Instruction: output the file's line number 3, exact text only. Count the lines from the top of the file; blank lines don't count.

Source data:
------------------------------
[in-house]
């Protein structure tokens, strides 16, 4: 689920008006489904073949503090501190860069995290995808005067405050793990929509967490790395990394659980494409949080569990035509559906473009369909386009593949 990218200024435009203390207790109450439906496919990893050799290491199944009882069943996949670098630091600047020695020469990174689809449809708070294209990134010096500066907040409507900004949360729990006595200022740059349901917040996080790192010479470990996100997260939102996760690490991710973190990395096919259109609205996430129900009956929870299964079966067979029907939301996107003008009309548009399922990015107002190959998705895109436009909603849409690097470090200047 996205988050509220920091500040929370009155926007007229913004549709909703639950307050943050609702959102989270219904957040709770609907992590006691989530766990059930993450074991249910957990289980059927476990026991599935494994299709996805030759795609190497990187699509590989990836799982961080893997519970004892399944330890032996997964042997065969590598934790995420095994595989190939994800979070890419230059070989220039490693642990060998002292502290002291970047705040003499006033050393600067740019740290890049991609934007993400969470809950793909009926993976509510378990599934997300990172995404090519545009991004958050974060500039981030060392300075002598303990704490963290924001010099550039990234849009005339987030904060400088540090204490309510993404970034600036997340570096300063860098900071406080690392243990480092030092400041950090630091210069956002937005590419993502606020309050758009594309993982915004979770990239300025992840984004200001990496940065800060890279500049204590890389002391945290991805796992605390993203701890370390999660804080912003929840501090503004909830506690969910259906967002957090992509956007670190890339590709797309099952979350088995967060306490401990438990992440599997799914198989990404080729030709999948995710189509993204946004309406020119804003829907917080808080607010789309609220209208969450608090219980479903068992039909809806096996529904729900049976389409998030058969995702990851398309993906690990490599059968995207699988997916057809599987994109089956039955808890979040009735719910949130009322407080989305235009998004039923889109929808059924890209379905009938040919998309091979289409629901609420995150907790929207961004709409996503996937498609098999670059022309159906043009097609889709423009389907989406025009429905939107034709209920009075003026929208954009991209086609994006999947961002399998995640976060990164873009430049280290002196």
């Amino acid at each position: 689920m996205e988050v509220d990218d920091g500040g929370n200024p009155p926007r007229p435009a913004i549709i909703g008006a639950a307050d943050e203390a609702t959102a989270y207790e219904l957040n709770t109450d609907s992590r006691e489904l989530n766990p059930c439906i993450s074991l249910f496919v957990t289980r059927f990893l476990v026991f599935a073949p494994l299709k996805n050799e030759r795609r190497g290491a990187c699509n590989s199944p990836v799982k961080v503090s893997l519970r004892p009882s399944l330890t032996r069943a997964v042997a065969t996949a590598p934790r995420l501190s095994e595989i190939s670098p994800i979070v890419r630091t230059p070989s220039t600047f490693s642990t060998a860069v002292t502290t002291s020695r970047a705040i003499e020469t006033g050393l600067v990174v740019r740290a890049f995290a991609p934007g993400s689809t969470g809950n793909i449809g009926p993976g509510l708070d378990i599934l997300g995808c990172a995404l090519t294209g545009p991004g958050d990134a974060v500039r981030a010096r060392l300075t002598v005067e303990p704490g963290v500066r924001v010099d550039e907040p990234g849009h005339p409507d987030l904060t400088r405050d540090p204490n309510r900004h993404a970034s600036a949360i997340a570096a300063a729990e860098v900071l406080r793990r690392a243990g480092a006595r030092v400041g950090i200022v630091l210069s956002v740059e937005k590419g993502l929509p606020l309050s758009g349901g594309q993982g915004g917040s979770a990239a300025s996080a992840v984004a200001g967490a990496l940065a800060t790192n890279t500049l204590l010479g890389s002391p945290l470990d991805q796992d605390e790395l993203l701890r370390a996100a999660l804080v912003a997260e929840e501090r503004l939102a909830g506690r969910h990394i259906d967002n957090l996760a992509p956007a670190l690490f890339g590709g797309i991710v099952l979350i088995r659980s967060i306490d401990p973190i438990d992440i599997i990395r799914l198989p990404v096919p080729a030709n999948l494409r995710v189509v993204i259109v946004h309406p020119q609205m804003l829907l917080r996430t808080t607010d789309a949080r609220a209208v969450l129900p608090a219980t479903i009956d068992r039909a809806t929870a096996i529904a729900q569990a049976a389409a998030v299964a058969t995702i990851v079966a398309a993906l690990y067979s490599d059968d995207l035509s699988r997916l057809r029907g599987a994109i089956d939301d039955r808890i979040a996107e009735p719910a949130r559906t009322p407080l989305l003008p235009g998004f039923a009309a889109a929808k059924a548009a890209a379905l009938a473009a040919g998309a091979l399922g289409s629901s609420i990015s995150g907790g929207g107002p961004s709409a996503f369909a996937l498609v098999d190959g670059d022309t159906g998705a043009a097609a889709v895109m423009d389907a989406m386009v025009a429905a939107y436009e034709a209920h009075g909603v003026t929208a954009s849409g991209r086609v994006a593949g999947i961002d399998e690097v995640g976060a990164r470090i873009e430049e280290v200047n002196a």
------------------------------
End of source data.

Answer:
């Amino acid at each position: 689920m996205e988050v509220d990218d920091g500040g929370n200024p009155p926007r007229p435009a913004i549709i909703g008006a639950a307050d943050e203390a609702t959102a989270y207790e219904l957040n709770t109450d609907s992590r006691e489904l989530n766990p059930c439906i993450s074991l249910f496919v957990t289980r059927f990893l476990v026991f599935a073949p494994l299709k996805n050799e030759r795609r190497g290491a990187c699509n590989s199944p990836v799982k961080v503090s893997l519970r004892p009882s399944l330890t032996r069943a997964v042997a065969t996949a590598p934790r995420l501190s095994e595989i190939s670098p994800i979070v890419r630091t230059p070989s220039t600047f490693s642990t060998a860069v002292t502290t002291s020695r970047a705040i003499e020469t006033g050393l600067v990174v740019r740290a890049f995290a991609p934007g993400s689809t969470g809950n793909i449809g009926p993976g509510l708070d378990i599934l997300g995808c990172a995404l090519t294209g545009p991004g958050d990134a974060v500039r981030a010096r060392l300075t002598v005067e303990p704490g963290v500066r924001v010099d550039e907040p990234g849009h005339p409507d987030l904060t400088r405050d540090p204490n309510r900004h993404a970034s600036a949360i997340a570096a300063a729990e860098v900071l406080r793990r690392a243990g480092a006595r030092v400041g950090i200022v630091l210069s956002v740059e937005k590419g993502l929509p606020l309050s758009g349901g594309q993982g915004g917040s979770a990239a300025s996080a992840v984004a200001g967490a990496l940065a800060t790192n890279t500049l204590l010479g890389s002391p945290l470990d991805q796992d605390e790395l993203l701890r370390a996100a999660l804080v912003a997260e929840e501090r503004l939102a909830g506690r969910h990394i259906d967002n957090l996760a992509p956007a670190l690490f890339g590709g797309i991710v099952l979350i088995r659980s967060i306490d401990p973190i438990d992440i599997i990395r799914l198989p990404v096919p080729a030709n999948l494409r995710v189509v993204i259109v946004h309406p020119q609205m804003l829907l917080r996430t808080t607010d789309a949080r609220a209208v969450l129900p608090a219980t479903i009956d068992r039909a809806t929870a096996i529904a729900q569990a049976a389409a998030v299964a058969t995702i990851v079966a398309a993906l690990y067979s490599d059968d995207l035509s699988r997916l057809r029907g599987a994109i089956d939301d039955r808890i979040a996107e009735p719910a949130r559906t009322p407080l989305l003008p235009g998004f039923a009309a889109a929808k059924a548009a890209a379905l009938a473009a040919g998309a091979l399922g289409s629901s609420i990015s995150g907790g929207g107002p961004s709409a996503f369909a996937l498609v098999d190959g670059d022309t159906g998705a043009a097609a889709v895109m423009d389907a989406m386009v025009a429905a939107y436009e034709a209920h009075g909603v003026t929208a954009s849409g991209r086609v994006a593949g999947i961002d399998e690097v995640g976060a990164r470090i873009e430049e280290v200047n002196a």